“The photos I sent you reveal that this is a health service focussed on showing a face which is acceptable to international opinion, and that the enormous difference between the service received by sick foreigners and Cubans has nothing to do with the everlasting claims of lack of resources due to the blockade, but rather the indifference of the government, the state, and MINSAP (Public Health Ministry) toward the health of Cubans.” I have copied the exact words written to me by of one of the doctors working in that hospital.

“The laboratory tests, which are carried out on each patient who is admitted with suspected Zika, Dengue Fever or Chikunguya, are sent to the Pedro Kourí Institute of Tropical Medicine (IPK) in Havana, because,” he added, “it is the only place where there is the technology to confirm, or not, the existence of Zika. And this, along with the constant holdups in transport and institutional bureaucracy, means patients have to stay too long in hospital waiting for the results.”

“But the most bizarre part,” adds the doctor indignantly, “is that the unexpected increase in patient admissions, and the time they are there waiting for results, have generated a lot of extra work at Lucía Iñiguez in Holguín, especially cleaning, which is, inexplicably, being covered by female prisoners, who have, basically, been tried for prostitution, with the service contracted to the provincial office of the Ministry of the Interior Prison Directorate.”

Translated by GH

General Francis is Out of the Game and Raul’s Grandson Ascends / Juan Juan Almeida

Juan Juan Almeida, 29 August 2016 — The most powerful of all the Cuban generals, Division General Humberto Omar Francis Pardo, was replaced in his job as Head of the General Direction of Personal Security (DGSP).

The position is now filled by Raúl Guillermo Rodríguez Castro, who is known by various nicknames, like “The Crab,” “Grandson-in-Chief,” Raulito” and even “The Arnol-mal,” this last one from his frenetic addiction to steroids and exercise.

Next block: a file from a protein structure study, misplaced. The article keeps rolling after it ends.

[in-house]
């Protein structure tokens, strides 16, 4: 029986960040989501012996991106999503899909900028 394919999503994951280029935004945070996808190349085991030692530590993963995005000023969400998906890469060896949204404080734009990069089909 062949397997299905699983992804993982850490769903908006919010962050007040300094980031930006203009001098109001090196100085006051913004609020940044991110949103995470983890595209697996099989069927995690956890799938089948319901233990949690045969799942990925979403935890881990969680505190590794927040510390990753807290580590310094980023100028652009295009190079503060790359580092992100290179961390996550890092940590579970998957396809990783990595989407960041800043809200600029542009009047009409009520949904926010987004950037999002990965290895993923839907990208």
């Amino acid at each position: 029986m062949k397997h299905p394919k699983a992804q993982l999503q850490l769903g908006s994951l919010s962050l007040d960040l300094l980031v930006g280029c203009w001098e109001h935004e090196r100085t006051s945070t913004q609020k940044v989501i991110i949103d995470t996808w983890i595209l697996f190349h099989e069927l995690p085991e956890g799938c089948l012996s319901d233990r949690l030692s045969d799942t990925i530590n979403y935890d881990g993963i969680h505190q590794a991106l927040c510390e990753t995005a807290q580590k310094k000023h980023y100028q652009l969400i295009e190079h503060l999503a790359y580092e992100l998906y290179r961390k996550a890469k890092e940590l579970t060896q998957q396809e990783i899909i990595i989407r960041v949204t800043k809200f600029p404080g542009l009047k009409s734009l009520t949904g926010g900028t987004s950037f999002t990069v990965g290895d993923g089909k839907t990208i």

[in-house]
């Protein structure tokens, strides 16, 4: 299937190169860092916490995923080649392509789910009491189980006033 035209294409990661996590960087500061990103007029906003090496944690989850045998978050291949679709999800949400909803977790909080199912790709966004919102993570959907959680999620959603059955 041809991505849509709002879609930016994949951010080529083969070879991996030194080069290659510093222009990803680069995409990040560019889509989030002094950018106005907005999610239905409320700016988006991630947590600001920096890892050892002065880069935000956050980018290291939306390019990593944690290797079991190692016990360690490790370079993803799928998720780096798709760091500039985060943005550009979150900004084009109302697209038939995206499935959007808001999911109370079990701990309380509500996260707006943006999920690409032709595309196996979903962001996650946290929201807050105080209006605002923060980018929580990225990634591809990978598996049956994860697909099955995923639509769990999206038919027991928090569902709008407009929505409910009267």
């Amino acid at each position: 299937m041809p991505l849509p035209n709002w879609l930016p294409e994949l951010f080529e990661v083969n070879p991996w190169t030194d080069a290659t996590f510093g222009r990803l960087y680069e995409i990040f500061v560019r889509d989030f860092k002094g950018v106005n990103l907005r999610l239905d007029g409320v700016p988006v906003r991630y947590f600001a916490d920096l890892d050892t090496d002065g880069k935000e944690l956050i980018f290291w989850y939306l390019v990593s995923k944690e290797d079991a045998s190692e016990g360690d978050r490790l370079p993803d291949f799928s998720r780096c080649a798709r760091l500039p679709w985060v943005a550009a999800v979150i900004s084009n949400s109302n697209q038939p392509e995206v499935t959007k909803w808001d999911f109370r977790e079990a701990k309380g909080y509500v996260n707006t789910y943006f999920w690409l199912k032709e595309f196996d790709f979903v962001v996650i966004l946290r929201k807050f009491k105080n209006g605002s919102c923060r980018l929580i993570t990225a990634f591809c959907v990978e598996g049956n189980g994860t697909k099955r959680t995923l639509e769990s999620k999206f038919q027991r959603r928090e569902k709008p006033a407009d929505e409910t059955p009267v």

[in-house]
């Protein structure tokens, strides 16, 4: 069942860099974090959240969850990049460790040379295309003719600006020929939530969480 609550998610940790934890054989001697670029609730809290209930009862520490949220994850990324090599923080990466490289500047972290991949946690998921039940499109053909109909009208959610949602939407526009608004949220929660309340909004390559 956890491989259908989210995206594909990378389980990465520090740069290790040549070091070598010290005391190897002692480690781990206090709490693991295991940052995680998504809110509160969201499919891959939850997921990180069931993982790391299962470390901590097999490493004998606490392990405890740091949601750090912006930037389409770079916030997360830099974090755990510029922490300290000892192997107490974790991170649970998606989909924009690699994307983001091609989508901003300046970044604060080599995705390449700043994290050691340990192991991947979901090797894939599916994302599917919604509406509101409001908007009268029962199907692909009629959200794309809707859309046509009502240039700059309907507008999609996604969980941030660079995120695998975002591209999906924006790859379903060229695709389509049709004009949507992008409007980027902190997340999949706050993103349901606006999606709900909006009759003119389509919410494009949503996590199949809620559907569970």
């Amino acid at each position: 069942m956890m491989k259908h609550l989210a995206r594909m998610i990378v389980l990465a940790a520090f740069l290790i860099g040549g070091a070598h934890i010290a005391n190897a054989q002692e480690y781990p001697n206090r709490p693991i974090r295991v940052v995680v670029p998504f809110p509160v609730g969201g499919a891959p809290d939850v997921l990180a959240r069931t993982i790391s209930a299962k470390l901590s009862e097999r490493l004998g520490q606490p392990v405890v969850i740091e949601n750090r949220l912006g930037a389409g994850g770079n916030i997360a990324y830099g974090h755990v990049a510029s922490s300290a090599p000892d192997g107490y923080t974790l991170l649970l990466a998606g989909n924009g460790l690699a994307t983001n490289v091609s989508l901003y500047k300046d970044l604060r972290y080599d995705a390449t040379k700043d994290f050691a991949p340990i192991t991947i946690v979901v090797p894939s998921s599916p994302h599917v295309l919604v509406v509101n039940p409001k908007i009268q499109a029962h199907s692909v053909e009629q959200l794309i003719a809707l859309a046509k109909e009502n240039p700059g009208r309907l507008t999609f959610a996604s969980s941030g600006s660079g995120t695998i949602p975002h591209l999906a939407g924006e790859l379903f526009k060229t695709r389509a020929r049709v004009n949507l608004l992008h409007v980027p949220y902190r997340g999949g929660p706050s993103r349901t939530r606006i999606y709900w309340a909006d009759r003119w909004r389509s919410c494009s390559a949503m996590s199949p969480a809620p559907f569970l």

Before creating the Commission of Defense and National Security, which Colonel Alejandro Castro Espín directs today, the Direction of Personal Security was the invisible apparatus with the most power on the island. Under this nomenclature, like the current “Commission,” ministries, institutions and all the MININT (Ministry of the Interior) divisions were subordinated. continue reading

“After a long period of stress, and multiple disagreements, Francis suffered a cerebral stroke. He was admitted to the hospital but now is at home,” said a family member of the dismissed General.

The DGSP, intended to protect the force of the myth, the fiscal and moral integrity of Fidel Castro and the rest of the so-called leaders of the first level, has succeeded in amassing more cash than some armies.

The DGSP’s empire 

The DSP relies on a section of the transport police in order to review the fastest road or route for moving the leader. It has a film group, with experts in the art of photography, where they touch up the images of the “untouchables.” Another section is dedicated to documentation and migration matters and also functions as a trip coordinator; an anti-attack brigade consists of snipers and experts in every type of explosive; and a medical department, in addition to having a clinic for everything, has a fixed allocation of doctors, nurses, radiologists, physical therapists, laboratory technicians and other health workers.

They have a division of technology and telephone, workshops, diving masters, gymnasiums, coordinators; a very effective counterintelligence service that, in coordination with other State agencies, looks for, manages and controls all the information of that brotherhood, the family circles and friendships; a department of international relations that coordinates with other secret services the visits to Cuba of people of interest and personalities (friends or not), whether they are presidents, governors, heads of State, members of Congress, religious leaders, etc.; a purchasing group in charge of pleasing even the most bizarre tastes; a department that checks the news that should or should not be released about the Cuban leaders; and a unit to contract service staff (maids) who later work in the houses of those chosen.

With this new appointment, Raúl Castro, in addition to putting his grandson in a key post, captures a vital space reserved uniquely to Fidel, to control even the most insignificant thing, like the ruling class’s privacy in their homes. This method can have a possible boomerang effect, because it also assures the rejection from a good part of a strategic force that, older and in the military, were always faithful to General Francis.

Raúl Guillermo Rodríguez Castro, taking care of his grandfather in Panama.